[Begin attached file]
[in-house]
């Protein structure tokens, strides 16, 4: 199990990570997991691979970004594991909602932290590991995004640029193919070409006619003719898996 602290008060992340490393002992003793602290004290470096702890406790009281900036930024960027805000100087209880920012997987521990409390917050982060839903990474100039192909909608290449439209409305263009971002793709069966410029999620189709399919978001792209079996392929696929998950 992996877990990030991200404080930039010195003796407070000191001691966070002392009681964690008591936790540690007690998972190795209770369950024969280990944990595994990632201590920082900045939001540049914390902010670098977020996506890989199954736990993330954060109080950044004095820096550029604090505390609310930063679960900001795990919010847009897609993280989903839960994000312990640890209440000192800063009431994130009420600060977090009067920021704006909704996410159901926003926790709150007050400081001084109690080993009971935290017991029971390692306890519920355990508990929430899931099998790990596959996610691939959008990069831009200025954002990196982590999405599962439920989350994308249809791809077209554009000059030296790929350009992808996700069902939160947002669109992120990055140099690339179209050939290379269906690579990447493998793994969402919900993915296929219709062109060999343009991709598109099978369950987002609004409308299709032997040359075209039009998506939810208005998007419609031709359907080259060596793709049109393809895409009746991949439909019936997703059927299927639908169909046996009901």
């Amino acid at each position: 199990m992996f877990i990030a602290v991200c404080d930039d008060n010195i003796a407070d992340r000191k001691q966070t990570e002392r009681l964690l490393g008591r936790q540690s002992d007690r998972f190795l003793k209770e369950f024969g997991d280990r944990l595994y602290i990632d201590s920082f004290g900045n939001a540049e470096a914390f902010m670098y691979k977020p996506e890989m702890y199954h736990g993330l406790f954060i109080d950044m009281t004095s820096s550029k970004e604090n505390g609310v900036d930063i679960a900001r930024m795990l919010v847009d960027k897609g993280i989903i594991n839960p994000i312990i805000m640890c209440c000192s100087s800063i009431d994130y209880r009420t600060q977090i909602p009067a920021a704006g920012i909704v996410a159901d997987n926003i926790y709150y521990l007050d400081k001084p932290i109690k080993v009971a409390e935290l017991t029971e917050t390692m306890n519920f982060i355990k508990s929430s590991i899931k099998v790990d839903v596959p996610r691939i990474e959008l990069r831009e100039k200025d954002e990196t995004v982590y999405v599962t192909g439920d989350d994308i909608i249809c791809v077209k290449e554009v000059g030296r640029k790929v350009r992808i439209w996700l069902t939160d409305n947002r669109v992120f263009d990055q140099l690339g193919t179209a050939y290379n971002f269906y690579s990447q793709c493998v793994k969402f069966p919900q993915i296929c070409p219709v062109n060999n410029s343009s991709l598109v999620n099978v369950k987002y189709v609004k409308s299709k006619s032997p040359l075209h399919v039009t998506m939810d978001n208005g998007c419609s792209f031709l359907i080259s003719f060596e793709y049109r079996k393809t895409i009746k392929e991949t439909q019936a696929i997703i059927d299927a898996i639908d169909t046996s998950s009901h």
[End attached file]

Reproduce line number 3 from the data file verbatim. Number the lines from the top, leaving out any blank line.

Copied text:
């Amino acid at each position: 199990m992996f877990i990030a602290v991200c404080d930039d008060n010195i003796a407070d992340r000191k001691q966070t990570e002392r009681l964690l490393g008591r936790q540690s002992d007690r998972f190795l003793k209770e369950f024969g997991d280990r944990l595994y602290i990632d201590s920082f004290g900045n939001a540049e470096a914390f902010m670098y691979k977020p996506e890989m702890y199954h736990g993330l406790f954060i109080d950044m009281t004095s820096s550029k970004e604090n505390g609310v900036d930063i679960a900001r930024m795990l919010v847009d960027k897609g993280i989903i594991n839960p994000i312990i805000m640890c209440c000192s100087s800063i009431d994130y209880r009420t600060q977090i909602p009067a920021a704006g920012i909704v996410a159901d997987n926003i926790y709150y521990l007050d400081k001084p932290i109690k080993v009971a409390e935290l017991t029971e917050t390692m306890n519920f982060i355990k508990s929430s590991i899931k099998v790990d839903v596959p996610r691939i990474e959008l990069r831009e100039k200025d954002e990196t995004v982590y999405v599962t192909g439920d989350d994308i909608i249809c791809v077209k290449e554009v000059g030296r640029k790929v350009r992808i439209w996700l069902t939160d409305n947002r669109v992120f263009d990055q140099l690339g193919t179209a050939y290379n971002f269906y690579s990447q793709c493998v793994k969402f069966p919900q993915i296929c070409p219709v062109n060999n410029s343009s991709l598109v999620n099978v369950k987002y189709v609004k409308s299709k006619s032997p040359l075209h399919v039009t998506m939810d978001n208005g998007c419609s792209f031709l359907i080259s003719f060596e793709y049109r079996k393809t895409i009746k392929e991949t439909q019936a696929i997703i059927d299927a898996i639908d169909t046996s998950s009901h």